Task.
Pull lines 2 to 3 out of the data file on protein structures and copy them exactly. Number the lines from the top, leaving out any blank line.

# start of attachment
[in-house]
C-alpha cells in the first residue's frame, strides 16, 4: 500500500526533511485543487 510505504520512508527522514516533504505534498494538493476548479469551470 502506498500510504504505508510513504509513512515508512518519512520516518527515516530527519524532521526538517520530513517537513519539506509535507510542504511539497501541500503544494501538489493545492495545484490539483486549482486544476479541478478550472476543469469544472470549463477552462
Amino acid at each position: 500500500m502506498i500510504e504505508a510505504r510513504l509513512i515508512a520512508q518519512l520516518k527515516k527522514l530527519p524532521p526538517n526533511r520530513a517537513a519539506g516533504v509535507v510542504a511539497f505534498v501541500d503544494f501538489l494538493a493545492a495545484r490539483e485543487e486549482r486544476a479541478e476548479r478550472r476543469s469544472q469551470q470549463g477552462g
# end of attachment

C-alpha cells in the first residue's frame, strides 16, 4: 500500500526533511485543487 510505504520512508527522514516533504505534498494538493476548479469551470 502506498500510504504505508510513504509513512515508512518519512520516518527515516530527519524532521526538517520530513517537513519539506509535507510542504511539497501541500503544494501538489493545492495545484490539483486549482486544476479541478478550472476543469469544472470549463477552462
Amino acid at each position: 500500500m502506498i500510504e504505508a510505504r510513504l509513512i515508512a520512508q518519512l520516518k527515516k527522514l530527519p524532521p526538517n526533511r520530513a517537513a519539506g516533504v509535507v510542504a511539497f505534498v501541500d503544494f501538489l494538493a493545492a495545484r490539483e485543487e486549482r486544476a479541478e476548479r478550472r476543469s469544472q469551470q470549463g477552462g